There is a myriad of symptoms related to Achilles Tendonitis. The most obvious of these symptoms is the basic pain in the area, which can be anywhere from mild to severe. If you wake up to pain and a general stiffness is this area, it’s clear that you’re suffering from a case of Achilles Tendonitis. While this pain could be a result of some other problem, tendonitis is the most likely diagnosis if the pain is worsened when you attempt to workout or exercise in any meaningful amount.

You may also notice that the tendon becomes noticeably thicker when suffering from this injury. This is due to the onset of inflammation. One of the more obvious symptoms of this condition is if the pain is suddenly severe in nature the day after exercising. An increase in inflammation will lead to an increase in severity. This is why it’s so important to seek treatment the moment you believe that you’re going through tendonitis.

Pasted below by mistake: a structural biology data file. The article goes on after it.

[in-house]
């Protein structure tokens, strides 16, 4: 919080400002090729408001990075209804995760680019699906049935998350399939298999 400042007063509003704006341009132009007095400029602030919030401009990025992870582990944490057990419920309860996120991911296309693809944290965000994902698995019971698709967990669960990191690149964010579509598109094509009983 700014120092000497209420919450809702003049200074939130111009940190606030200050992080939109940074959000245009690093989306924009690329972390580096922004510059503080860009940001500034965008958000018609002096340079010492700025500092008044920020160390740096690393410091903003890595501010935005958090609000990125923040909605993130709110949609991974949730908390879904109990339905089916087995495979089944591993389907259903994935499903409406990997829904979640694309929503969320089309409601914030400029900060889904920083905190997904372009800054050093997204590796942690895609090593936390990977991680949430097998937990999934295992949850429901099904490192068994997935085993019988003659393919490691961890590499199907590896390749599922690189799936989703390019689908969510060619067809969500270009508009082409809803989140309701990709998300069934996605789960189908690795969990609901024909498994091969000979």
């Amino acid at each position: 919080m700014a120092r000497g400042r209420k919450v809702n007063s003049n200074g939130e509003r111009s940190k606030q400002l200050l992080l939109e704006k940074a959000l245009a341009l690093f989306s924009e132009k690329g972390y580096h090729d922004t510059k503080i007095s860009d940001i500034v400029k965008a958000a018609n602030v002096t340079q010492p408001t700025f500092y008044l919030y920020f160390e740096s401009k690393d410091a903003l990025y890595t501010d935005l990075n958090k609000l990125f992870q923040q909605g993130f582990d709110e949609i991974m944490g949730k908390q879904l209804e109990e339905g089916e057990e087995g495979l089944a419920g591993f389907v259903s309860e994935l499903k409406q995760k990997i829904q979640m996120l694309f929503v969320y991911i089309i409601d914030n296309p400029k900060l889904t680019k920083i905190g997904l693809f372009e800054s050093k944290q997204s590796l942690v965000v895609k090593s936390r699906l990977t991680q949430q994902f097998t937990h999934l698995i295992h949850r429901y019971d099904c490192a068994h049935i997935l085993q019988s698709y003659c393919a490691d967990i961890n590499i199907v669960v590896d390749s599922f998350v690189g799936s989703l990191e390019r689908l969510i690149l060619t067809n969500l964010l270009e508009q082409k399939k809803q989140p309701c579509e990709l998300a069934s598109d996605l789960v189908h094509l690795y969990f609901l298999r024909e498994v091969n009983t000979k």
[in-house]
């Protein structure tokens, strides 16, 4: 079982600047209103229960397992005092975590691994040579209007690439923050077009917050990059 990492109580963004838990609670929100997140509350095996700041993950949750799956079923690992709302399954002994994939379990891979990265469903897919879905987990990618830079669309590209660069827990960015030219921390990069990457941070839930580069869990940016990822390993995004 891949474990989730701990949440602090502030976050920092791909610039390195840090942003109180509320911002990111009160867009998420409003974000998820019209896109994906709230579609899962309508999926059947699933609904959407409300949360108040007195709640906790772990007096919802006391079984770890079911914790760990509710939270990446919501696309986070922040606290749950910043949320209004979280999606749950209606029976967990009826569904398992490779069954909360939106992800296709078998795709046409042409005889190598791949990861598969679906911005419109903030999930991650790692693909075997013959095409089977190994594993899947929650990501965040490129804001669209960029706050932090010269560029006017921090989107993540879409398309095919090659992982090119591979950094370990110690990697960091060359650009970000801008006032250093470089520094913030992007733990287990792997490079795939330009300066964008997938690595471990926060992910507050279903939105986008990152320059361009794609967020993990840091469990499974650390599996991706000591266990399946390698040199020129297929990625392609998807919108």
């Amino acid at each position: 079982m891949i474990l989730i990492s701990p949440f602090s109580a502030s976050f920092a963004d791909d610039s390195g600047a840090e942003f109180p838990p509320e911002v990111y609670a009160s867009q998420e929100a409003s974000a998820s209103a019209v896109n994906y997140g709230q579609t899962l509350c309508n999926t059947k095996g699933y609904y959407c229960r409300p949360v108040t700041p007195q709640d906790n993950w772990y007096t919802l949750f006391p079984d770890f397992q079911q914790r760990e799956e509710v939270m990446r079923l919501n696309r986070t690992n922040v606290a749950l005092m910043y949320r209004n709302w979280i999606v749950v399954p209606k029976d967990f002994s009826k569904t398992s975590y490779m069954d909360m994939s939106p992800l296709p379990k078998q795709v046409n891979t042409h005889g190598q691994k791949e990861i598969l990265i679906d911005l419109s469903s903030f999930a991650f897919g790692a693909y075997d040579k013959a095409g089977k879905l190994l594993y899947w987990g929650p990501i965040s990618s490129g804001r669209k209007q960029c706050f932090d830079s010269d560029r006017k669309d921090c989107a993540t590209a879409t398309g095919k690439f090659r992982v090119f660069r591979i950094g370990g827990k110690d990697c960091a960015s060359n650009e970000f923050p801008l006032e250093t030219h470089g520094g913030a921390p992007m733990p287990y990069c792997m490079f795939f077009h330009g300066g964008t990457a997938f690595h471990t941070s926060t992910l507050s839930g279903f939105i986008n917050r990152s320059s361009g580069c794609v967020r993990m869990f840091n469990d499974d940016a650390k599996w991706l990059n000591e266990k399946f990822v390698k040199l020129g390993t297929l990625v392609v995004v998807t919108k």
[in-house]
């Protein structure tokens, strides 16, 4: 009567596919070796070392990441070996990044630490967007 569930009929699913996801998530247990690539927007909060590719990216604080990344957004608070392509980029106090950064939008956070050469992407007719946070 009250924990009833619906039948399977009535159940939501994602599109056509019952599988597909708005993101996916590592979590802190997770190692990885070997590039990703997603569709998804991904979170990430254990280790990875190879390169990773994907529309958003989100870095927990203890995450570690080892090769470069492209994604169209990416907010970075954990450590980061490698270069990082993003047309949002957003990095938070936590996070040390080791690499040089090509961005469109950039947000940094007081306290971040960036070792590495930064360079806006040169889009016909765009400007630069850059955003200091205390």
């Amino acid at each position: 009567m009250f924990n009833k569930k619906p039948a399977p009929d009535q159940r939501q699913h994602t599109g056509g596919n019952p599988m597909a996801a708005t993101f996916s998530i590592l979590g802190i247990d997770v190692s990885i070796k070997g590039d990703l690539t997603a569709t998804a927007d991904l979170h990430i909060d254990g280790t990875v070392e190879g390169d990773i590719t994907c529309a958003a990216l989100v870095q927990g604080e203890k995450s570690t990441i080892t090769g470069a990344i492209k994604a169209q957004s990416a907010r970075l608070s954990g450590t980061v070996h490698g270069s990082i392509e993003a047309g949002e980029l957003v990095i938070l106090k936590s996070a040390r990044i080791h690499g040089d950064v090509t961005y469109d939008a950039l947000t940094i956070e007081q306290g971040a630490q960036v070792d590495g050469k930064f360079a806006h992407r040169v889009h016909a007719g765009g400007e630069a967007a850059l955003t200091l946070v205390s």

A bone spur where the tendon meets the heel bone is a common sign of insertional tendinitis, while swelling is also a huge problem with this injury. Swelling typically worsens as the day goes by, even with minimal amounts of stress on the tendon. There are also times when you may tear your Achilles tendon, which is a much worse issue that requires treatment immediately. This will be preceded by a notable pop at the heel or calf.

How to Prevent Achilles Tendinitis